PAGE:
With about a week and a half to go before the holidays, both mobile and online shopping sales records continue to topple as customers are turning to the web and connected devices to purchase gifts like never before.
Whether it has been a web browser, smartphone or tablet, it's become obvious that the internet is quickly becoming the shopping medium of choice for many holiday season consumers. However, it remains important for web users to remain vigilant and on the lookout for cyber threats, as cybercriminals have also taken note of the increased popularity of mobile and ecommerce activity.
"Cyber-criminals are actively trying to leverage mobile devices as part of their attacks," John Pironti of the industry association ISACA told Forbes.
The news provider said now "'tis the season for malware [and] viruses," and Pironti agreed.
“The holiday season provides them a perfect time to test out new attacks," he continued, according to Forbes.
Technology research firm comScore has kept a close eye on online shopping habits this year and has broken down the season into specific periods of time. All have experienced unprecedented sales figures.
According to comScore's latest report, a total of $1.1 billion was spent on the fourth shopping holiday of the season, Green Monday – the others being Black Friday, Small Business Saturday and Cyber Monday. Very similar to Cyber Monday, online shopping is encouraged for Green Monday.
And this year's sales for the day increased 19 percent compared to the $954 million that was spent on the 2010 edition of Green Monday.
Overall, consumers have combined to spend $26.8 billion online during the 2011 holiday shopping season, which comScore defined as having started on November 1. That figure is 15 percent higher than the $23.3 billion that was spent from November 1 through December 12 last year.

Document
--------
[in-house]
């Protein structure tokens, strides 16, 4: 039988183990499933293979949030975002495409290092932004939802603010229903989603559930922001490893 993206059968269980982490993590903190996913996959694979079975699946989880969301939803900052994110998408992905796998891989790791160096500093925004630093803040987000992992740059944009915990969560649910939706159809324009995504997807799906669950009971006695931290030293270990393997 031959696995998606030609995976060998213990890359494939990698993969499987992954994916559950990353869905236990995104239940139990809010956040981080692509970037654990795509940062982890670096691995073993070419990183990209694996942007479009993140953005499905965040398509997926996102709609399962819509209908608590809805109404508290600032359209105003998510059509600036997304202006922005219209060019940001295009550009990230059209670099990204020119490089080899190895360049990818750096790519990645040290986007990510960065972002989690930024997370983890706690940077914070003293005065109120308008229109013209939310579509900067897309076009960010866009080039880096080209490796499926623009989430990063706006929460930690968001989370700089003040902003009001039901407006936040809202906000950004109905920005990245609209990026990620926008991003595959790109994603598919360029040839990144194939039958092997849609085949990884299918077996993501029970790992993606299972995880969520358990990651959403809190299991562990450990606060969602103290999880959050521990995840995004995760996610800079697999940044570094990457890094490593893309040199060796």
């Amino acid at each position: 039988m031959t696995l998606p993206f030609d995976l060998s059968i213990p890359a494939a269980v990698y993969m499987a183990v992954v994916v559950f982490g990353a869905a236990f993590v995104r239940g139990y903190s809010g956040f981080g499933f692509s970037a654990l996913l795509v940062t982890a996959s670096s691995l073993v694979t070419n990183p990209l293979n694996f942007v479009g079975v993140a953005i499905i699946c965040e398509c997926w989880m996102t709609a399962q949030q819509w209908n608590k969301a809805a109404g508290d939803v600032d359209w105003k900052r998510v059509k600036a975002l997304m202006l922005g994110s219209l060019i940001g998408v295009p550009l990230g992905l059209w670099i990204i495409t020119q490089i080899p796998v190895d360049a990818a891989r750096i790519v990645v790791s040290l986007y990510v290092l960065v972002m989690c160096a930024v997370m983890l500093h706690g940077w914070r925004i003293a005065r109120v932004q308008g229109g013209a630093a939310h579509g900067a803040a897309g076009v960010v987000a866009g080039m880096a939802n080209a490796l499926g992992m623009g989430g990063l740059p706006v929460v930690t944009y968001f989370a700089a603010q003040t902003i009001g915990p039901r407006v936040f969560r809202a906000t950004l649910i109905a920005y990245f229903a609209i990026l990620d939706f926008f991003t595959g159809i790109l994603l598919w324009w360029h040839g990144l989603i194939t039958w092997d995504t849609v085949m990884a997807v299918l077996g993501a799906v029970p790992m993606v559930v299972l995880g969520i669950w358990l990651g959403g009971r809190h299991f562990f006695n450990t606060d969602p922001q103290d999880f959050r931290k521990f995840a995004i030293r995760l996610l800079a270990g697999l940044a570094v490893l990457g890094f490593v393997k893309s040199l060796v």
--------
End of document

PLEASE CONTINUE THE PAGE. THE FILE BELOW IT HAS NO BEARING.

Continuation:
Not surprisingly, Cyber Monday was the biggest day for online shopping, with $1.3 billion in sales. The entire Thanksgiving weekend witnessed slightly more than $1 billion in online sales.
Judging by these figures, it's obvious that shoppers are now more comfortable than even in making a purchase through a retailer's website or mobile application. Still, they can't be blinded by seemingly good deals and forget all best practices for Internet security.
Pironti told Forbes that this time of year is when cybercriminals try to take advantage of shoppers' thriftiness.
“[They] know users will actively be shopping and looking for deals in places they normally may not access," he told the news provider.
With that information in hand, cybercriminals tailor their attacks to appear as sales and promotions from popular retailers. However, an unsuspecting deal hunter will be infected with a virus or malware once he or she clicks on a malicious link contained in an email, a bogus web advertisement or pop-up window.
"Shoppers hoping to use their mobile devices this busy shopping season may want to check their lists twice, or hackers look to take advantage of the holiday season to plot and plant their exploits," the Forbes report said.
Earlier this month, the U.S. Computer Readiness Team – an arm of the National Cyber Security Division and better known as US-CERT – released a bulletin warning shoppers to be on the lookout for holiday-themed scams.Web users should be on the lookout for malicious electronic greeting cards, requests for charitable donations, offers for holiday screen savers, credit card applications and online shopping advertisements.
Data Security News from SimplySecurity.com by Trend Micro